The next step, they realized, was to become involved in preventive strategies.
Explore this issue:June 2008
But a continuing source of frustration is the lack of available resources compared to what he experienced in the United States. For example, in the United States, ultrasonic surgical scalpels cost $200 or $250 each. In Brazil, each single-use scalpel costs $1500. We are torn, deciding whether to pay so much more for the same thing, he said.
Manufacturers claim that the source of the disparity lies in importation taxation. We see these things being used when we are doing our fellowships, Dr. Carvalho said, and know we will not be able to use them when we go home.
Cultural and language difficulties sometimes blocked a positive experience. Most American trainees could easily make new relationships, but for trainees coming from other countries, especially those whose native language was other than English, it was more of a challenge.
Sometimes we would stay aside, asking few questions at the beginning, Dr. Carvalho said. Although in time they would feel more acclimated and would open up, the barriers still existed. For instance, trainees sometimes come without the advantage of grants and scholarships, forcing them to pay for necessary supplies out of their own pockets. Grant opportunities in Brazil and other developing countries are not easy to obtain. If medical educators had better recognized this, they might have been able to suggest a way to overcome these obstacles.
Certainly, Dr. Carvalho’s training outside Brazil has enhanced his academic career; last year he was promoted to associate professor at the University of São Paulo.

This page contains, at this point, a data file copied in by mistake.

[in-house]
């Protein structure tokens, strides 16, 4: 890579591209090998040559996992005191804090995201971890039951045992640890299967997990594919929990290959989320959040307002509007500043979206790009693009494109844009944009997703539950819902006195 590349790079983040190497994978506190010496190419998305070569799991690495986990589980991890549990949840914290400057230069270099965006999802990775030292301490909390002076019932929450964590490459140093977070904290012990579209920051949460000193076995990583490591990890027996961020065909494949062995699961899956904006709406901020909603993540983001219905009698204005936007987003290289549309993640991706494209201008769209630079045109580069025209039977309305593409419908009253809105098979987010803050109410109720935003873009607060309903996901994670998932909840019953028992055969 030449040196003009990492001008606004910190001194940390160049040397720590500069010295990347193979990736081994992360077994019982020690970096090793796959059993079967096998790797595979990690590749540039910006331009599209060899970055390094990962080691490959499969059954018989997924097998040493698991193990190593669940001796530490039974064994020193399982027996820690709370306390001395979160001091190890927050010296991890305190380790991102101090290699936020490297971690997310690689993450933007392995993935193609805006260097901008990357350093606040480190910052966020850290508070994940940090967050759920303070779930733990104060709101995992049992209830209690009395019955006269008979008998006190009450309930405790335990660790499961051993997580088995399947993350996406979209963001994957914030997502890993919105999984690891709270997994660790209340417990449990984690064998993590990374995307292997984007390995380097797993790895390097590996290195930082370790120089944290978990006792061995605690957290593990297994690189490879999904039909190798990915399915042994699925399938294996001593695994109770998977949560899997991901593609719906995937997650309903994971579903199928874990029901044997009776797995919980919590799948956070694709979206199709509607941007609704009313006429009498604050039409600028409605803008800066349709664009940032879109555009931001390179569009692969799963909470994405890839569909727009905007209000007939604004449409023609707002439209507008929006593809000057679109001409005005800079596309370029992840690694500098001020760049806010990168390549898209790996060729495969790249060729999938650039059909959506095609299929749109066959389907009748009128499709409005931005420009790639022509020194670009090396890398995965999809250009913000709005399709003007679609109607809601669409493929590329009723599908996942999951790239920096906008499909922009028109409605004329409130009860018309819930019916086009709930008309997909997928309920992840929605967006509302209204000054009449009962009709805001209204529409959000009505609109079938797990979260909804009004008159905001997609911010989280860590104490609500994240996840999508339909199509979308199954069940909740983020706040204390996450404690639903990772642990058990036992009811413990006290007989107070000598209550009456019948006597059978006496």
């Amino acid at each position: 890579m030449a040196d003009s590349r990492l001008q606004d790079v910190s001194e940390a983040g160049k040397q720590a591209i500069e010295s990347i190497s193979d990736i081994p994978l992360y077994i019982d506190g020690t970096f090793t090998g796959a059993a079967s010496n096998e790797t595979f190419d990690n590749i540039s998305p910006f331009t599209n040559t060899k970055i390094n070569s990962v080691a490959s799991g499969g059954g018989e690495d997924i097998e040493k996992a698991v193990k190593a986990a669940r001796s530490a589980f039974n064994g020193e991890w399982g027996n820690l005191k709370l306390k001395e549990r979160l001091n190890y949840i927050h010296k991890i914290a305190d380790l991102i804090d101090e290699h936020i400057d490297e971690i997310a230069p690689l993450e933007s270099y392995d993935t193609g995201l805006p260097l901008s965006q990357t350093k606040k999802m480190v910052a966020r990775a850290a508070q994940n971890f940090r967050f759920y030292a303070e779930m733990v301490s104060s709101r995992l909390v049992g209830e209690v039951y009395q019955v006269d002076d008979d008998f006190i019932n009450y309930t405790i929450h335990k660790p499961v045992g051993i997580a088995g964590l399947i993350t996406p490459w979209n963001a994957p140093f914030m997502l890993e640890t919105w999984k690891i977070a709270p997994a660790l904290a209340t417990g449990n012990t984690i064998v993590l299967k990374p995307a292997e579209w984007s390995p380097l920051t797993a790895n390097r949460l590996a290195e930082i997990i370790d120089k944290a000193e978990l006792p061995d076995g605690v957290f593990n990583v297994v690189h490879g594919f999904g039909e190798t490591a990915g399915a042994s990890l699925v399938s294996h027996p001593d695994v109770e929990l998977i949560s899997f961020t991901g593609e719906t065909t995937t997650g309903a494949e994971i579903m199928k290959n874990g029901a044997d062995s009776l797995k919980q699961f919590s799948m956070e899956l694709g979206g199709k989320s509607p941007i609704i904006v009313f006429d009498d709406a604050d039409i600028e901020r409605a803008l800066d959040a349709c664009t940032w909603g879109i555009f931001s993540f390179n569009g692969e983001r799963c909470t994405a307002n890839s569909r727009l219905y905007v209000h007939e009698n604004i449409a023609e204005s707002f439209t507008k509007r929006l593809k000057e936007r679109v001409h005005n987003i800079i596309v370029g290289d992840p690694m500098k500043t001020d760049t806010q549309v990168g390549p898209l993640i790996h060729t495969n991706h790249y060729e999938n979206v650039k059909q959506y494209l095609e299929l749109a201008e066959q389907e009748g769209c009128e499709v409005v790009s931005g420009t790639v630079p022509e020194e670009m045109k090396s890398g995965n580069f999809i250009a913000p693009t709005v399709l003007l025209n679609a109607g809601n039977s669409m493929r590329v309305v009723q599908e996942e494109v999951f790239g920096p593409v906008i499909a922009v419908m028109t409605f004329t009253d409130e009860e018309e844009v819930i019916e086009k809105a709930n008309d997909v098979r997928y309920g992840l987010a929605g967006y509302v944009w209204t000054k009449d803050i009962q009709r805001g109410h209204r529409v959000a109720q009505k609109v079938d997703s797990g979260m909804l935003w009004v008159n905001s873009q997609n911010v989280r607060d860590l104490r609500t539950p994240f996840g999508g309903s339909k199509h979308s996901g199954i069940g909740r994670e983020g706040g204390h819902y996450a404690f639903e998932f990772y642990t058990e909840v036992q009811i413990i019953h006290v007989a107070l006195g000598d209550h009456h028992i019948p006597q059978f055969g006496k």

Michiel van den Brekel, MD, PhD, is now working at the Netherlands Cancer Institute in Amsterdam and has an affiliation with the University of Amsterdam. In 1996, Dr. van den Brekel completed a one-year fellowship in Toronto, including both clinical training at Mount Sinai Hospital and research at the Hospital for Sick Children. He then returned to the Netherlands.
In principle, Dr. van den Brekel said, the training is more emphasized and intense in North America than it is in Europe, and educators are more motivated in their teaching?there are teaching awards, for example?whereas in Europe, recognition comes only from the scientific and clinical achievements.
With extremely busy clinicians as teachers, the vast majority of teaching revolved around patient care, but Dr. van den Brekel thinks that providing more structured, topic-based training would also have been helpful. He also appreciated the literature discussion clubs in which he participated. In Toronto, at the institutions in which he trained, he was particularly impressed by the extent of multidisciplinary communication. Foremost, the large number of head and neck cases coming from around Ontario allowed probably double what he might have seen in the Netherlands. That volume of patients also made it interesting for neurosurgeons to attend our meetings, which contributed to our education.